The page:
When the first version of this website was created, I spoke to Richard about publishing this personal look back at a Harpole of the past 80 or so years. Not strictly a history, more a delightful personal recollection of the Harpole of his youth, in the form of a walk around the village. Not all of the original photographs from the book were suitable for online publication, so I have taken those again. I do not pretend to be as a good a photographer as the original, but I hope that I have caught the character of the book
Part 1 High Street
Returning to my youth, I’m taking a walk through the village of Harpole. First off is Russell’s Corner where Charlie Russell lived with his wife Mrs. Russell, who had fostered a girl by the name of Pat Symes became my nursemaid. Pat eventually married and went to live in Hull.
Mrs Russell kept a shop in Park Lane where she made her own ice cream and sold groceries and at the top of her garden in an outhouse ran a fish and chip shop on two evenings a week. Whilst on Sundays she served customers from a hut in her garden at home. Her husband Charlie had fought in the Boer War and who had told me many tales of his time in South Africa They also had one of the first Tv’s in the village when near neighbours would be invited in to watch although in those days there was so much Interference that you didn’t get to see much!
Next house on the left was ‘Home Farm’ and farm buildings where my parents Stan & Freda Starmer lived and where I was born on May 19th 1934. At ‘Home Farm’ we kept some pigs, poultry and a few cattle, the main enterprise being at ‘The Manor’.
During my school days, I looked after most of the stock at ‘Home Farm’. Whilst having left school I more or less took over the buildings at ‘Home Farm’ and had my own stock in them, starting my turkey keeping there. Also living at ‘Home Farm’ were my brother Roger and sister Susan. ‘Home Farm’ farmhouse in those days had a thatched roof which we later stripped off, with all the straw being taken on trailers and burned in a huge bonfire in Home Close; this I must say was a filthy and dusty job. The roof was then tiled as it is today.
Directly opposite ‘Home Farm’ was the Hargrove’s Blacksmiths Shop. This was run by Bill Hargrove and his son Henry (father of Trevor). They also had a smithy in Kislingbury where they worked two days a week, the rest at Harpole. Next to the Harpole smithy were two cottages, daughter Dorothy lived in one, in the other were Bill and Mrs Hargrove. During the day whilst at work, Bill would always have a bottle of cold tea handy to quench his thirst from the heat of the furnace. In the evenings Mrs Hargrove would be seen walking up to The Bull Inn with a jug to be filled with beer for Bill’s “Thirsty work this Smithying!” Then beyond their quite large garden (where Derek Faulkner’s house is now two new houses were built (and I remember them being built). Henry lived in one and Fred Hartgrove his elder brother and who worked for Harpole Co-op lived in the other. Henry and Alice Hartgrove had three children Trevor, Gerald and Wendy. The Blacksmiths Shop to me was a place of wonder, where I could spend many hours watching horses being shod and metal being fettled into various shapes and agricultural implements being repaired. Some of this must have left a lasting good impression on me, as when on an arc welding course the instructor said to me “You have done this before?”, I said “No, but have lived opposite a Blacksmith for many years”.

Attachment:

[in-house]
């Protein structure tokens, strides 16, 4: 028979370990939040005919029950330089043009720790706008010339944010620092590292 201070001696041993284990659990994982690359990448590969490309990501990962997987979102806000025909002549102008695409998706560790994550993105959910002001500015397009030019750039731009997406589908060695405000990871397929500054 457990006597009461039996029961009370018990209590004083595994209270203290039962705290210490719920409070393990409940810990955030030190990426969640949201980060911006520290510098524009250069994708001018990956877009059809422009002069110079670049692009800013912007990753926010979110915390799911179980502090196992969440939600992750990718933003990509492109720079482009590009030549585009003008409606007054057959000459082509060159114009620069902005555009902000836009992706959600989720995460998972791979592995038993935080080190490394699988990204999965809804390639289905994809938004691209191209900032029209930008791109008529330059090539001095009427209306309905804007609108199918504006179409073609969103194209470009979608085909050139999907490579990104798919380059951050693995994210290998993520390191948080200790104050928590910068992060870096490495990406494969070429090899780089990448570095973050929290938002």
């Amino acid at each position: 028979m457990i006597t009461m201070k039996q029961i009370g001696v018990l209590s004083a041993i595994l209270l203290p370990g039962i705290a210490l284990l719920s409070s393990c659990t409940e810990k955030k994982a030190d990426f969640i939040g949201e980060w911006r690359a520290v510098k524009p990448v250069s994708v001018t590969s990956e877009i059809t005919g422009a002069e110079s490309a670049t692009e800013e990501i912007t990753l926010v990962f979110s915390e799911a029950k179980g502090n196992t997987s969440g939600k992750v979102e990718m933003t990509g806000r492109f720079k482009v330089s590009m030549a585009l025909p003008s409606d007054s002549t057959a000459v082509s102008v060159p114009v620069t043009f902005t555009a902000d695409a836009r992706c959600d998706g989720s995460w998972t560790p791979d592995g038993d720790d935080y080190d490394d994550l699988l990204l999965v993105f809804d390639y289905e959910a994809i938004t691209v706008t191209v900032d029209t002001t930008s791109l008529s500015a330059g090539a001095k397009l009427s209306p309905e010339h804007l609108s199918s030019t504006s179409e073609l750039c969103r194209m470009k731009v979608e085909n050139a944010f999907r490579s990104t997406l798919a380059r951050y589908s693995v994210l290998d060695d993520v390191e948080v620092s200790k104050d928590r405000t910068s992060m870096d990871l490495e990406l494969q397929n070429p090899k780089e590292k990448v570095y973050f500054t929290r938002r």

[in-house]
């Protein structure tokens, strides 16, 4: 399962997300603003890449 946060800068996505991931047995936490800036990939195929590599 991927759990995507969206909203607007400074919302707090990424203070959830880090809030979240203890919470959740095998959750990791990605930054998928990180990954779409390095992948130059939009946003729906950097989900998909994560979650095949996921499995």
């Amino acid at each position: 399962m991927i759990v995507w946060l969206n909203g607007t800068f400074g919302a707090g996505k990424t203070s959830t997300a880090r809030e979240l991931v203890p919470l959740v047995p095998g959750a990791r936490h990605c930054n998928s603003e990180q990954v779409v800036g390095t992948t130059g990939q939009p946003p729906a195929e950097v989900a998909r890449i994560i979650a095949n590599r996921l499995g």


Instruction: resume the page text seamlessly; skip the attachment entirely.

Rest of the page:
Coming back to the left side of the High Street and next to ‘Home Farm’ is Phyllis Haynes’ (nee Starmer) house, next to Harpole Baptist Chapel./
Then, ‘The Close’ which is Michael Orton Jones’ house, this in those days was the home of the Elliott’s who had a wine business in Northampton. Back over the road The Malting’s, a grass area still unchanged. Then ‘Carr House’; a large thatched property, then owned by the Frost’s (and still is thatched), next a cottage lived in by the shepherd to Norwood Farm Bill Billingham (nicknamed Bill Markie).
Next, on to a tumbled down house (also thatched) lived in by a man nicknamed ‘Pigeon’ Gibbins. At one time whilst having some repairs to the roof Billy Clarke who I will mention later, said “John Wilson’s thatching Pigeon’s Nest”. This property was later bought by Keith and Molly Williams who completely renovated the house by themselves and put on a tiled roof as it is today.
I must add that in those days with no sewage mains in the village we all had to get rid of our own excrement, in our case with a privy at the end of the garden the lavatory bucket when full had to be emptied and buried in the orchard. On one occasion Father was doing this and the bucket handle was broken, and he was having to carry it two-handed when he caught his foot in a piece of wire so stumbling forward and dropping the bucket, causing the contents to splash up all over him. Having got out of his stinky clothes he said, “Thank God for that” whilst Mother said “It’s alright for you, I’ve got to wash them!